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The Poison Pill

An internet venture goes bust, leaving some of Colorado's biggest business names with a major headache.

"King Soopers was the group we were going to do our clinical trial with," says one source who worked closely with the company. "I don't know what it is about Randy's personality that makes him do these things. He shoplifted $200 worth of pharmacy products, putting it in his briefcase. They had it on videotape."

Prefer was two hours late to work the next morning--the day Pharmnetrx was holding a strategic planning retreat. "He failed to have distributed a written report to share with Pharmnetrx's members, staff and advisors concerning the Internet strategies important to the company's strategies," Kalin noted in an affidavit.

But Prefer says his troubles started earlier, just after Kalin joined the company. In the middle of May 1997, Prefer claims, he was called to a meeting with Kalin, Curtiss-Lusher and Schwartz and told, "You rub us the wrong way." After that, according to Prefer's complaint, his former partners "began a series of negative behaviors which were intended to remove Mr. Prefer from the company he started and to steal his software programming."

Among other things, Prefer says, the Pharmnetrx executives illegally obtained his credit report--which they say showed that he had taken out fifty credit cards and charged all of them to the limit.

The filings of the Pharmnetrx executives tell a different story. In their lawsuit, they allege that Prefer engaged in a vengeful campaign to destroy the company he'd helped found, going so far as to tell the company's investors they should ask for their money back and requesting meetings with Pharmnetrx's potential clients. They also claim that Prefer's credit history reflected a reckless attitude toward money that caused them concern and that they began to suspect he might have misused company funds.

As for Prefer's claim that they conspired to steal his software, the Pharmnetrx executives insist that the software is the property of the company.

In an affidavit filed with the court, Kalin says that during the spring of 1997 he was becoming increasingly concerned over Prefer's ability to meet crucial deadlines in the development of the software. At the same time, he adds, Prefer was becoming antagonistic toward Schwartz and began pressuring Kalin to fire his original partner.

After Prefer's arrest, King Soopers officials told the firm they wouldn't have anything to do with him. At that point, Kalin reportedly told Prefer he should focus on developing the software and leave the firm's other business to his partners. "Phil said, 'Randy, why don't you just concentrate on the software?'" says a source close to the company. Prefer, says the source, "wouldn't hear of it."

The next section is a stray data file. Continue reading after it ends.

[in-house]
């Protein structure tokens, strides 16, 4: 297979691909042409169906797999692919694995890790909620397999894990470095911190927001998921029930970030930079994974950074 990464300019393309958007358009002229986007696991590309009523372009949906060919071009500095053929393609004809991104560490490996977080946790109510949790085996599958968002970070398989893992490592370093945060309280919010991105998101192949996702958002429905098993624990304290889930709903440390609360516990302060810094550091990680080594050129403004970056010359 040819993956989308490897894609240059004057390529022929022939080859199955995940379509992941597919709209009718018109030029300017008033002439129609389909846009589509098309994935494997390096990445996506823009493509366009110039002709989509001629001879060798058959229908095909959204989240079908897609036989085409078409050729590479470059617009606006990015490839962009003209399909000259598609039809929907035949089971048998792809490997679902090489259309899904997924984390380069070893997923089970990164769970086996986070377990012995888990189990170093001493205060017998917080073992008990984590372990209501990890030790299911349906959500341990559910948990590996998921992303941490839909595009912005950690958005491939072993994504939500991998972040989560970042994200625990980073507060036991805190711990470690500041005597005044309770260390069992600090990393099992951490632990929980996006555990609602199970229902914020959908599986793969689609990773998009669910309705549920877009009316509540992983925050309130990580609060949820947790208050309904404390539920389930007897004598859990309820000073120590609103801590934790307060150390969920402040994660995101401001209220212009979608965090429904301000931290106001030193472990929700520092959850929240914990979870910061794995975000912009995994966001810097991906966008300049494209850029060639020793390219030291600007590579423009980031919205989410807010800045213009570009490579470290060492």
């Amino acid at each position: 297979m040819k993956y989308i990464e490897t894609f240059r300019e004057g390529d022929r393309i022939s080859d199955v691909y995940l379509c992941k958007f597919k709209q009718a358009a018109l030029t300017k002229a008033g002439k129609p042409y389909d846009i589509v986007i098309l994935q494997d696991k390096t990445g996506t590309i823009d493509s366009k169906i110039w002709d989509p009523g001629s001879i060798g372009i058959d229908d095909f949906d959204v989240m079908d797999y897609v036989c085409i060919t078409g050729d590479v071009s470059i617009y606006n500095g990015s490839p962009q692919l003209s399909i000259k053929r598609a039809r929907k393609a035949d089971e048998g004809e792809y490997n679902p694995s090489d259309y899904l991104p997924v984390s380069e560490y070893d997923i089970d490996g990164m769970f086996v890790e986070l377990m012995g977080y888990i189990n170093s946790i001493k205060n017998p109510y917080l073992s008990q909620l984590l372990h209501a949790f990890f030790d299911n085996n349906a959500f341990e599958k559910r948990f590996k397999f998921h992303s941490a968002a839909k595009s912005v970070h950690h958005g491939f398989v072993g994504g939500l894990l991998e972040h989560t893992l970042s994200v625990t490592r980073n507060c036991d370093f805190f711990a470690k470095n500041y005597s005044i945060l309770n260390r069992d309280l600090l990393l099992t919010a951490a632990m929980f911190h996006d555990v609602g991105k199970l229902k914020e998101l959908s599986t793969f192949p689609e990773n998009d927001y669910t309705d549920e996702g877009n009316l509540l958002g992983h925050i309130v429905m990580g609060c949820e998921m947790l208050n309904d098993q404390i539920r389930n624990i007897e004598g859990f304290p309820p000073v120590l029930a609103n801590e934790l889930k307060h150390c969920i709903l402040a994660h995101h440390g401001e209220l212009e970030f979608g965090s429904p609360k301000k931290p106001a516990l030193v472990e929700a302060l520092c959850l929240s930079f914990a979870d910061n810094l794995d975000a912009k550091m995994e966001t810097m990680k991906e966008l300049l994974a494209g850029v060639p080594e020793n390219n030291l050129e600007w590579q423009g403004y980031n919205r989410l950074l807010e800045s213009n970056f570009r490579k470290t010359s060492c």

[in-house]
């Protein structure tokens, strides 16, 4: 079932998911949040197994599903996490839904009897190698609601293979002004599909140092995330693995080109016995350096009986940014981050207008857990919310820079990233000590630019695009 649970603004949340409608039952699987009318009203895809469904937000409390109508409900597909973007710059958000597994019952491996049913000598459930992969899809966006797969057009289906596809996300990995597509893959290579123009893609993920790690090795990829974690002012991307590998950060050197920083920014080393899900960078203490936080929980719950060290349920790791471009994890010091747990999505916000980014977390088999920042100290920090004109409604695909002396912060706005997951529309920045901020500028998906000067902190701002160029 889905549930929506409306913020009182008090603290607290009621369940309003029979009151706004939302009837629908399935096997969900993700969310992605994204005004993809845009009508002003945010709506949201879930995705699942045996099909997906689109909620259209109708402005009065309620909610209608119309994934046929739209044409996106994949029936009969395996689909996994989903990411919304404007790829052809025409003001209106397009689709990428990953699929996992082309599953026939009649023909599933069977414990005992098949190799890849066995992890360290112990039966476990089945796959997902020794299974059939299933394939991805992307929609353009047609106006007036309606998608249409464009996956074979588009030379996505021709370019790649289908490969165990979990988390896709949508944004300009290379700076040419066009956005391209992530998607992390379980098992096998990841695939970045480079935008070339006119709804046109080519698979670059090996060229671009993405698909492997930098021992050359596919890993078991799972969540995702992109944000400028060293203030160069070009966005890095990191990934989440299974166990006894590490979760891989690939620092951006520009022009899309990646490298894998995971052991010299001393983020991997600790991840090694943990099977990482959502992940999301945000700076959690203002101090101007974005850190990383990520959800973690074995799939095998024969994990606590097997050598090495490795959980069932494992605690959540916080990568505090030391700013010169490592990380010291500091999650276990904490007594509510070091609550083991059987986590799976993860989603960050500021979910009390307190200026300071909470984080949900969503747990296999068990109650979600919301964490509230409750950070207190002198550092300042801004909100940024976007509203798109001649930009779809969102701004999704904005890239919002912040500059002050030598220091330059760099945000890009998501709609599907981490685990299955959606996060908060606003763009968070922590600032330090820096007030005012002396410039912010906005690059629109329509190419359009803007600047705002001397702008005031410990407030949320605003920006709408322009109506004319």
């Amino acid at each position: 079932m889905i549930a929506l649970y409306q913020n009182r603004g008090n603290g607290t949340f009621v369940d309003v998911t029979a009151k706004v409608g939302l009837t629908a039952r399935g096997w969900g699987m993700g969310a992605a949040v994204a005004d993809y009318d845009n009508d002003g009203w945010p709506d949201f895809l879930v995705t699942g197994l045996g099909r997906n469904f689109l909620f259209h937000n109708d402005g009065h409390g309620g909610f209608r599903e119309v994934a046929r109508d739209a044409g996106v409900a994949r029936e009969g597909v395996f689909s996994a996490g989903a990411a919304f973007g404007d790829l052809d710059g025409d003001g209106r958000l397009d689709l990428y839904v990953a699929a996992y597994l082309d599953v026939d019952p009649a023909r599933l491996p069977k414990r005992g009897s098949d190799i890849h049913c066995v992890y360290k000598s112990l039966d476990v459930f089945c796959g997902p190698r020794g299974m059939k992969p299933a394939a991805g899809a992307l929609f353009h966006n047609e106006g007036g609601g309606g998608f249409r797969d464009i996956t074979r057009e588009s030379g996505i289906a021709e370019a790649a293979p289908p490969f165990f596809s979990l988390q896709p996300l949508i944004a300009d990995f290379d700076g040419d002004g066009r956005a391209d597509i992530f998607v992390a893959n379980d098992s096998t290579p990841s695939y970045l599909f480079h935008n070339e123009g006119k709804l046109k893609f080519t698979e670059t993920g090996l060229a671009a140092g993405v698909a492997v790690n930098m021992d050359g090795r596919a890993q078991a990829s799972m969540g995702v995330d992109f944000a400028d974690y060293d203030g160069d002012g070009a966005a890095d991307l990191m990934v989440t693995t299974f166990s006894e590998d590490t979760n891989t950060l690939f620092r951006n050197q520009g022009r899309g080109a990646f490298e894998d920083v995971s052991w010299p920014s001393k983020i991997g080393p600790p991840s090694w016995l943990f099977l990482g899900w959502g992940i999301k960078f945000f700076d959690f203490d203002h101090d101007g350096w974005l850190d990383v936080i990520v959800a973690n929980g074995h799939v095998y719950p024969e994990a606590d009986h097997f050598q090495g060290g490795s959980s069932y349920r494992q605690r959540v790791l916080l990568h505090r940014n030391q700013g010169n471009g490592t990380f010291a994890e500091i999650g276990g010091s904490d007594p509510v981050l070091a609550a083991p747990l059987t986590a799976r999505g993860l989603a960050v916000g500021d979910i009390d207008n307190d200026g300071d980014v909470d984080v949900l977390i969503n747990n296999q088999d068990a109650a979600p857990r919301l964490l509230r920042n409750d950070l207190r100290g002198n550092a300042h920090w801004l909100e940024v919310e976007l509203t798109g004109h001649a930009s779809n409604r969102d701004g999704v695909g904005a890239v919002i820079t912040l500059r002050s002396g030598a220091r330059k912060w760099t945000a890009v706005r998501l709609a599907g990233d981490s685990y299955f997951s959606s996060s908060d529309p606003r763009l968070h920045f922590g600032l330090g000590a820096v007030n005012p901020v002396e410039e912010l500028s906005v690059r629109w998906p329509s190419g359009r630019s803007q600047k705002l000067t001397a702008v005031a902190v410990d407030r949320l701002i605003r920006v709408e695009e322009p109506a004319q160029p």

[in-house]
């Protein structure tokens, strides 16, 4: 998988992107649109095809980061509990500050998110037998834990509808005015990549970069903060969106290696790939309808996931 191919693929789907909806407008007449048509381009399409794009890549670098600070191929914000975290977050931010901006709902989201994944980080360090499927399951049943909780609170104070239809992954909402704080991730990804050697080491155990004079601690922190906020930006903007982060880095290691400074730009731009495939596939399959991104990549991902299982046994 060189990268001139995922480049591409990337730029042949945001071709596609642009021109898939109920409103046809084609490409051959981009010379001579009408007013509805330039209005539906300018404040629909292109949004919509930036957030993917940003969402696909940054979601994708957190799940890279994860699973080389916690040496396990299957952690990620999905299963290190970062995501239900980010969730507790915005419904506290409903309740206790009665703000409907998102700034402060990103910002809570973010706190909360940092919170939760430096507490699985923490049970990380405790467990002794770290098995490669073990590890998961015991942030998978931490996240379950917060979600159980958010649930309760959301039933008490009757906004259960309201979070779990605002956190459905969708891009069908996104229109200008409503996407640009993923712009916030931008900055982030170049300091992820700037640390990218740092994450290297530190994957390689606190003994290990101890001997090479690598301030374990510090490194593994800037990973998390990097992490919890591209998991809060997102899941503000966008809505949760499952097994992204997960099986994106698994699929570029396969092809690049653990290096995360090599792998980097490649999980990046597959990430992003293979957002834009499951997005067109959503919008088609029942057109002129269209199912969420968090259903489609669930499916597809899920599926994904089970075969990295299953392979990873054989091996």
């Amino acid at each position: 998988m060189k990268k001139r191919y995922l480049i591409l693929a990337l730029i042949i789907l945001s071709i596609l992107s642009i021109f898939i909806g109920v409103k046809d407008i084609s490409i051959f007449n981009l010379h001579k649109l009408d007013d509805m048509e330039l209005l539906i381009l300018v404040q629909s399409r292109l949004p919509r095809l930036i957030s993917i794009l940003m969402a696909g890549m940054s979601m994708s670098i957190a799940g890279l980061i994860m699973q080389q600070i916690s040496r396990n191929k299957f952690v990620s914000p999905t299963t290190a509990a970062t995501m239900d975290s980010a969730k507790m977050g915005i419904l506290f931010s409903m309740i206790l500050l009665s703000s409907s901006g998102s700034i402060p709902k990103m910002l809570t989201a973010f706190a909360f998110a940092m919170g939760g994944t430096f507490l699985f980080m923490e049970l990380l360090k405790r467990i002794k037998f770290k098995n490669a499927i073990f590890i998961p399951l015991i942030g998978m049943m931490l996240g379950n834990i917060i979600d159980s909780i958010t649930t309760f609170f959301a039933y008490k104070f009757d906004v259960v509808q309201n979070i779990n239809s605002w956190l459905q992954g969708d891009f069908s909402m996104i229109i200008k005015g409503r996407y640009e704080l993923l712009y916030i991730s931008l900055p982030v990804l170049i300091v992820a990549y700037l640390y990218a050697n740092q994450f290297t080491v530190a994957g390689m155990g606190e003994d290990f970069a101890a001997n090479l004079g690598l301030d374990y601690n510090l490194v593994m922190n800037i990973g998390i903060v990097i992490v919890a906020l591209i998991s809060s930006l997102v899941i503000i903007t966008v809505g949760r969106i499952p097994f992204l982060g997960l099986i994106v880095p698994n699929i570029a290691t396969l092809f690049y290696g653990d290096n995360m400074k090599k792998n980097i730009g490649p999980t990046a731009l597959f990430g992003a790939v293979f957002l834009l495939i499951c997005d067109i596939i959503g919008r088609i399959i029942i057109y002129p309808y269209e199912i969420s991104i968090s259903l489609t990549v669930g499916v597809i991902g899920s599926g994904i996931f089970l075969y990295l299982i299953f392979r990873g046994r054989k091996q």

"I proposed that both Randy and Mitch make certain changes in their roles that I thought were required in order to continue developing Pharmnetrx to achieve its business objectives," Kalin told the court. "Following that meeting, Randy immediately began calling investors, potential investors, business partners, customers and employees, spreading misinformation--including that he had fired me and furloughed all the other staff."

Prefer falsely claimed to have majority ownership of the company, said Kalin, and even used the title of president and CEO. At the time, Prefer actually owned 30 percent of Pharmnetrx, Schwartz owned 30 percent, and the rest was divided among the investors, including CEO Kalin.

On June 1, 1997, Prefer sent a letter to every Pharmnetrx investor, with the bold-type heading "Do Not Believe That Everything Is OK Because It Is Not!" In that letter, Prefer told investors they had a right to ask for their money back from the company and described the mid-May meeting with Kalin.

"The real reason for this obviously pre-meditated meeting was to inform me that they no longer needed me, the founder!" he wrote. "You know, Randy Prefer, the guy who made this huge opportunity possible. I'm the person who gave birth to an idea, designed that vision, produced the actual working product, and I should let you all know that I individually OWN all of the rights to my software program, until such time as I deem that an equitable situation exists."

In the letter, Prefer claimed his colleagues had intentionally set out to steal the software he had developed, taking advantage of his exhaustion from trying to meet deadlines on the project. "Like a fool, I worked for about six months, 24 hours a day, to complete a 2-year software project," he wrote. "So when I was totally worn down, stressed out and sick, they had their perfect time to attack."

Prefer vowed that he would "fight to eternity" and asked investors what they would do if someone tried to take away their first-born child. "Would you just stand by and let them take your child, or would you fight back?"

He concluded the letter by asking each investor to sign an attached proxy ballot so Prefer could vote their shares.

On June 5, 1997, Pharmnetrx held a special meeting. Randy Prefer was there, along with his lawyer.

By majority vote, the members of Pharmnetrx voted to appoint Schwartz and Kalin the new managers. They also voted to terminate Prefer's employment and directed him to return all of Pharmnetrx's property to its attorney.

Six days later, Prefer filed suit against his former colleagues. In what had to be a wild race, they beat him to the courthouse by nine minutes, filing their own suit for unspecified punitive damages.

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